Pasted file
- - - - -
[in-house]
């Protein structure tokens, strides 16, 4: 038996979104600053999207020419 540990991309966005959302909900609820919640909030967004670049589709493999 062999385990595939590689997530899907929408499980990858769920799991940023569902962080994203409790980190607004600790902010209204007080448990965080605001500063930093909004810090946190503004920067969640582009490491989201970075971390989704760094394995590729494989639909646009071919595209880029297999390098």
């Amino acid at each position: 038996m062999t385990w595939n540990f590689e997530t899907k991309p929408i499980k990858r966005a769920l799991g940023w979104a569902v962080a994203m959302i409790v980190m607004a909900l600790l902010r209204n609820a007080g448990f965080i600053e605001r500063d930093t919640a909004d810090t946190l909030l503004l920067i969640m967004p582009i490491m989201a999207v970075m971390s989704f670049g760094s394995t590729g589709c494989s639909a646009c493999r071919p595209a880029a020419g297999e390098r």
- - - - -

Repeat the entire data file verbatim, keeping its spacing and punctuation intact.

[in-house]
């Protein structure tokens, strides 16, 4: 038996979104600053999207020419 540990991309966005959302909900609820919640909030967004670049589709493999 062999385990595939590689997530899907929408499980990858769920799991940023569902962080994203409790980190607004600790902010209204007080448990965080605001500063930093909004810090946190503004920067969640582009490491989201970075971390989704760094394995590729494989639909646009071919595209880029297999390098």
């Amino acid at each position: 038996m062999t385990w595939n540990f590689e997530t899907k991309p929408i499980k990858r966005a769920l799991g940023w979104a569902v962080a994203m959302i409790v980190m607004a909900l600790l902010r209204n609820a007080g448990f965080i600053e605001r500063d930093t919640a909004d810090t946190l909030l503004l920067i969640m967004p582009i490491m989201a999207v970075m971390s989704f670049g760094s394995t590729g589709c494989s639909a646009c493999r071919p595209a880029a020419g297999e390098r």